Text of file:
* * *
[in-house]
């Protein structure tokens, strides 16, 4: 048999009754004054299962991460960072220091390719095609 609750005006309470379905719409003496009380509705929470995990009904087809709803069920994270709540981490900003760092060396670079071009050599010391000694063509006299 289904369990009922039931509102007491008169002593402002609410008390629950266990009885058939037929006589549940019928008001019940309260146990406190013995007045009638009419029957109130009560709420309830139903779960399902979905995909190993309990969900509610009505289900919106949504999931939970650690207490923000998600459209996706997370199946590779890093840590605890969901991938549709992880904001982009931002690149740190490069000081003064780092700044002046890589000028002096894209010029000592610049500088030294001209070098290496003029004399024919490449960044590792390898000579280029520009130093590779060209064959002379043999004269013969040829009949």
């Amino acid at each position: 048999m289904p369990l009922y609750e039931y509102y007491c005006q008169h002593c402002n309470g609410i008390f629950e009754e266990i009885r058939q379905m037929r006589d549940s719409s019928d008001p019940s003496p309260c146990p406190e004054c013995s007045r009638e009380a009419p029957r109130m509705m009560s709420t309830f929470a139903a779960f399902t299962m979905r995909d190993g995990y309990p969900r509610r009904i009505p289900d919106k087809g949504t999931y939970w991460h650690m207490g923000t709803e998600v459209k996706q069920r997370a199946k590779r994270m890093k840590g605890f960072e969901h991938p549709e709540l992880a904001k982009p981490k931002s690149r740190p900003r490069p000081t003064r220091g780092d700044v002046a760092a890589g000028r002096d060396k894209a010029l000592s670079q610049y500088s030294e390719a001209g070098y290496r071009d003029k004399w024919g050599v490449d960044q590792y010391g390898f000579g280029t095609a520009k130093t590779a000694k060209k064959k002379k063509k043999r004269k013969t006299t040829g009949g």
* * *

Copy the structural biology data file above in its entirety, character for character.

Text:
[in-house]
């Protein structure tokens, strides 16, 4: 048999009754004054299962991460960072220091390719095609 609750005006309470379905719409003496009380509705929470995990009904087809709803069920994270709540981490900003760092060396670079071009050599010391000694063509006299 289904369990009922039931509102007491008169002593402002609410008390629950266990009885058939037929006589549940019928008001019940309260146990406190013995007045009638009419029957109130009560709420309830139903779960399902979905995909190993309990969900509610009505289900919106949504999931939970650690207490923000998600459209996706997370199946590779890093840590605890969901991938549709992880904001982009931002690149740190490069000081003064780092700044002046890589000028002096894209010029000592610049500088030294001209070098290496003029004399024919490449960044590792390898000579280029520009130093590779060209064959002379043999004269013969040829009949």
């Amino acid at each position: 048999m289904p369990l009922y609750e039931y509102y007491c005006q008169h002593c402002n309470g609410i008390f629950e009754e266990i009885r058939q379905m037929r006589d549940s719409s019928d008001p019940s003496p309260c146990p406190e004054c013995s007045r009638e009380a009419p029957r109130m509705m009560s709420t309830f929470a139903a779960f399902t299962m979905r995909d190993g995990y309990p969900r509610r009904i009505p289900d919106k087809g949504t999931y939970w991460h650690m207490g923000t709803e998600v459209k996706q069920r997370a199946k590779r994270m890093k840590g605890f960072e969901h991938p549709e709540l992880a904001k982009p981490k931002s690149r740190p900003r490069p000081t003064r220091g780092d700044v002046a760092a890589g000028r002096d060396k894209a010029l000592s670079q610049y500088s030294e390719a001209g070098y290496r071009d003029k004399w024919g050599v490449d960044q590792y010391g390898f000579g280029t095609a520009k130093t590779a000694k060209k064959k002379k063509k043999r004269k013969t006299t040829g009949g």